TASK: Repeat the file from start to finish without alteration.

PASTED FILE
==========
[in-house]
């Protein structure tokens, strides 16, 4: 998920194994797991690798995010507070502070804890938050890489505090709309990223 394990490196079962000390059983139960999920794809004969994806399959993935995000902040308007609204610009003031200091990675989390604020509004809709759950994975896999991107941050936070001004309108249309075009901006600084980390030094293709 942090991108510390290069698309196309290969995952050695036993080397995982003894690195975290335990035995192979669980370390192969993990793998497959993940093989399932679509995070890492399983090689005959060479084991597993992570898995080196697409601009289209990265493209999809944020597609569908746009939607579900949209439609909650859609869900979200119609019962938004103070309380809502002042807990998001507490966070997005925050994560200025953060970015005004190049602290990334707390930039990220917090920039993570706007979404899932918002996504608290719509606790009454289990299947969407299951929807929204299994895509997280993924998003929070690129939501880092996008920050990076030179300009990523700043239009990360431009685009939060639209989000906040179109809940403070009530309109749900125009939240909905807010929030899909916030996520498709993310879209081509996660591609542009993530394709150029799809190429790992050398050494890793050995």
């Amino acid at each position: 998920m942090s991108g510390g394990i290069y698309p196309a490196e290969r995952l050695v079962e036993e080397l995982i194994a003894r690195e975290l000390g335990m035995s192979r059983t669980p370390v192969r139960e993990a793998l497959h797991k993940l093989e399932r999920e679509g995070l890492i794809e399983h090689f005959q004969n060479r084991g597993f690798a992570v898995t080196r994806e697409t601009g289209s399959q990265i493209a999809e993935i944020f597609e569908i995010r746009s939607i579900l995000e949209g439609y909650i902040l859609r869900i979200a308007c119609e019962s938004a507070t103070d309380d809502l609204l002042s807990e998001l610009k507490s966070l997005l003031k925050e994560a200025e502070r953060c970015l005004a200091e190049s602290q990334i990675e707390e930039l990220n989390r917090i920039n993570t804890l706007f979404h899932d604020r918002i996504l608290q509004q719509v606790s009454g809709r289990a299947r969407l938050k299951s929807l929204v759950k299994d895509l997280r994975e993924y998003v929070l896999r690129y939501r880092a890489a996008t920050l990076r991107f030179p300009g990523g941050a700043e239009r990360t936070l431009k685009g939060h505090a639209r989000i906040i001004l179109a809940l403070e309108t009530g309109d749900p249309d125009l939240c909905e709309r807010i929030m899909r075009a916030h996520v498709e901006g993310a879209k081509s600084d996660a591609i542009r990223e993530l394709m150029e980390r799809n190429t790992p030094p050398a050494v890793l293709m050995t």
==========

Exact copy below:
[in-house]
């Protein structure tokens, strides 16, 4: 998920194994797991690798995010507070502070804890938050890489505090709309990223 394990490196079962000390059983139960999920794809004969994806399959993935995000902040308007609204610009003031200091990675989390604020509004809709759950994975896999991107941050936070001004309108249309075009901006600084980390030094293709 942090991108510390290069698309196309290969995952050695036993080397995982003894690195975290335990035995192979669980370390192969993990793998497959993940093989399932679509995070890492399983090689005959060479084991597993992570898995080196697409601009289209990265493209999809944020597609569908746009939607579900949209439609909650859609869900979200119609019962938004103070309380809502002042807990998001507490966070997005925050994560200025953060970015005004190049602290990334707390930039990220917090920039993570706007979404899932918002996504608290719509606790009454289990299947969407299951929807929204299994895509997280993924998003929070690129939501880092996008920050990076030179300009990523700043239009990360431009685009939060639209989000906040179109809940403070009530309109749900125009939240909905807010929030899909916030996520498709993310879209081509996660591609542009993530394709150029799809190429790992050398050494890793050995």
């Amino acid at each position: 998920m942090s991108g510390g394990i290069y698309p196309a490196e290969r995952l050695v079962e036993e080397l995982i194994a003894r690195e975290l000390g335990m035995s192979r059983t669980p370390v192969r139960e993990a793998l497959h797991k993940l093989e399932r999920e679509g995070l890492i794809e399983h090689f005959q004969n060479r084991g597993f690798a992570v898995t080196r994806e697409t601009g289209s399959q990265i493209a999809e993935i944020f597609e569908i995010r746009s939607i579900l995000e949209g439609y909650i902040l859609r869900i979200a308007c119609e019962s938004a507070t103070d309380d809502l609204l002042s807990e998001l610009k507490s966070l997005l003031k925050e994560a200025e502070r953060c970015l005004a200091e190049s602290q990334i990675e707390e930039l990220n989390r917090i920039n993570t804890l706007f979404h899932d604020r918002i996504l608290q509004q719509v606790s009454g809709r289990a299947r969407l938050k299951s929807l929204v759950k299994d895509l997280r994975e993924y998003v929070l896999r690129y939501r880092a890489a996008t920050l990076r991107f030179p300009g990523g941050a700043e239009r990360t936070l431009k685009g939060h505090a639209r989000i906040i001004l179109a809940l403070e309108t009530g309109d749900p249309d125009l939240c909905e709309r807010i929030m899909r075009a916030h996520v498709e901006g993310a879209k081509s600084d996660a591609i542009r990223e993530l394709m150029e980390r799809n190429t790992p030094p050398a050494v890793l293709m050995t």